Peters’ final victory came in the 2022 Northern 3A Regional Tournament against South Tahoe, which was his 300th in his career.
“It was such a surreal night when we beat South Tahoe,” Peters said. “We were playing against (South Tahoe coach) Tom (Mauer). When I was 24 and just starting coaching, Tom was the guy at Galena. I was coaching against him as the young guy and 23 years later I am coaching against the really old guy as an old guy myself.”
After getting that 300th win against the Vikings, Peters was ready to get off the court but no one else was moving.
Lowry athletic administrator Tim Connors and Mendiola were at center court ready to present Peters with the game ball to honor Peters’ 300th and final win.
“I was like 'what are you guys doing, get off the court and get in the locker room,'” he said. “I saw Tim out there and Vince with the ball and I got emotional with what Tim said. That moment hit me and it was surreal. When I was AD, I remember recognizing Vince as the winningest coach in Lowry High School at 155 wins. I hit 300 and my guy — the reason I got into coaching was him — was there with the ball. It wasn’t about the Xs and Os and I was never good at Xs and Os. My knowledge and what I brought to the table was building a relationship with my players. I wanted everyone to experience what I had with coach Mendiola when I grew up. It wasn’t ideal at times. What he saw as me being competitive and I being competitive were two different things. That is the beautiful thing about being a coach and a player and coming to that common ground.”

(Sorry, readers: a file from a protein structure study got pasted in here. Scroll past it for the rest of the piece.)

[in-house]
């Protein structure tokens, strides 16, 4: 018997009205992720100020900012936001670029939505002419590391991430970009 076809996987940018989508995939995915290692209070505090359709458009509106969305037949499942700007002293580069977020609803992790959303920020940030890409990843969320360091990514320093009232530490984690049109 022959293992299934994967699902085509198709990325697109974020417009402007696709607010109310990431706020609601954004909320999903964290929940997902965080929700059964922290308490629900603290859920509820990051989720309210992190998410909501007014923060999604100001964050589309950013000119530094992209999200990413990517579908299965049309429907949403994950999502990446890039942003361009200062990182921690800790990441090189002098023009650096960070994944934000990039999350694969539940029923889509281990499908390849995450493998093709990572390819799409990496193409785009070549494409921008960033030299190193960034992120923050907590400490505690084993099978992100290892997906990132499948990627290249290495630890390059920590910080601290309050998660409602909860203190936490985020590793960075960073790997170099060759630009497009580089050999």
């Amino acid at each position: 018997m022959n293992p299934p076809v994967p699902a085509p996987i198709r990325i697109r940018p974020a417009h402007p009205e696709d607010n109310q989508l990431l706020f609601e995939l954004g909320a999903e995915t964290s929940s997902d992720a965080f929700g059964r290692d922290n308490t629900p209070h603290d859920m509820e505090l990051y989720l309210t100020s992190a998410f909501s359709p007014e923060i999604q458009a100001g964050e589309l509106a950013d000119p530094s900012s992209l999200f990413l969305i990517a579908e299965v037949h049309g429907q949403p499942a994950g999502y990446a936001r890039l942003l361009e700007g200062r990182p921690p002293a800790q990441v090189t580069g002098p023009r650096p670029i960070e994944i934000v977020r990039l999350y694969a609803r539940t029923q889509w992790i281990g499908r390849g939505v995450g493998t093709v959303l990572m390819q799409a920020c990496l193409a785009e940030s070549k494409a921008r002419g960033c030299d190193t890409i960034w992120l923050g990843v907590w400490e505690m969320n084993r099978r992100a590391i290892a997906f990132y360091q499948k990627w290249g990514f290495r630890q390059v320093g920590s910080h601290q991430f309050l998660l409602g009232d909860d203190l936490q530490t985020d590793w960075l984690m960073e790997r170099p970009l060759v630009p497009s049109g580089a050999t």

Peters noted that the thank yous are endless but there is no bigger thank you than goes to the administration at the high school, school district, and to the community.
“No community is more faithful to our sports programs than Winnemucca,” Peters said. “We travel as well as anyone in the state.”
Peters added it’s not a negative thing but a time for him to leave and let someone else come in with the energy to take over.